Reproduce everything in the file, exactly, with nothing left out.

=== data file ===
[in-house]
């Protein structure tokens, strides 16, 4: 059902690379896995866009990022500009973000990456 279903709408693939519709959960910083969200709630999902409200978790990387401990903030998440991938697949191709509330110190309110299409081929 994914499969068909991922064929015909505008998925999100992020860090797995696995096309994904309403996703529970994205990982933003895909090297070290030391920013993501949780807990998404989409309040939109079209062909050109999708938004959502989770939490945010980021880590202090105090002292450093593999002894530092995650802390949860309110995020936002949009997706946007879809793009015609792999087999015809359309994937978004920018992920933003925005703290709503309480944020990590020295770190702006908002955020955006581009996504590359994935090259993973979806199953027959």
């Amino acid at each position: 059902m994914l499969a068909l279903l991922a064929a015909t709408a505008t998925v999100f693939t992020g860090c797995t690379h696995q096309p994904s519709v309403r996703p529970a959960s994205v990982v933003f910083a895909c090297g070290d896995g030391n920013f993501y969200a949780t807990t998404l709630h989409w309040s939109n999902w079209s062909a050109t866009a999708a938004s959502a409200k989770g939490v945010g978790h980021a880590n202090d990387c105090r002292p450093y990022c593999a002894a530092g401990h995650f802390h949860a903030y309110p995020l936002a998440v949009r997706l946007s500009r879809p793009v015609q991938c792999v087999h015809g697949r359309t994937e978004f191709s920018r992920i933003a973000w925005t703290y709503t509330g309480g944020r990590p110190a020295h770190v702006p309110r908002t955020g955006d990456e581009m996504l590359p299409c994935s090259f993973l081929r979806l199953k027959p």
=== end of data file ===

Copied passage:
[in-house]
């Protein structure tokens, strides 16, 4: 059902690379896995866009990022500009973000990456 279903709408693939519709959960910083969200709630999902409200978790990387401990903030998440991938697949191709509330110190309110299409081929 994914499969068909991922064929015909505008998925999100992020860090797995696995096309994904309403996703529970994205990982933003895909090297070290030391920013993501949780807990998404989409309040939109079209062909050109999708938004959502989770939490945010980021880590202090105090002292450093593999002894530092995650802390949860309110995020936002949009997706946007879809793009015609792999087999015809359309994937978004920018992920933003925005703290709503309480944020990590020295770190702006908002955020955006581009996504590359994935090259993973979806199953027959």
């Amino acid at each position: 059902m994914l499969a068909l279903l991922a064929a015909t709408a505008t998925v999100f693939t992020g860090c797995t690379h696995q096309p994904s519709v309403r996703p529970a959960s994205v990982v933003f910083a895909c090297g070290d896995g030391n920013f993501y969200a949780t807990t998404l709630h989409w309040s939109n999902w079209s062909a050109t866009a999708a938004s959502a409200k989770g939490v945010g978790h980021a880590n202090d990387c105090r002292p450093y990022c593999a002894a530092g401990h995650f802390h949860a903030y309110p995020l936002a998440v949009r997706l946007s500009r879809p793009v015609q991938c792999v087999h015809g697949r359309t994937e978004f191709s920018r992920i933003a973000w925005t703290y709503t509330g309480g944020r990590p110190a020295h770190v702006p309110r908002t955020g955006d990456e581009m996504l590359p299409c994935s090259f993973l081929r979806l199953k027959p």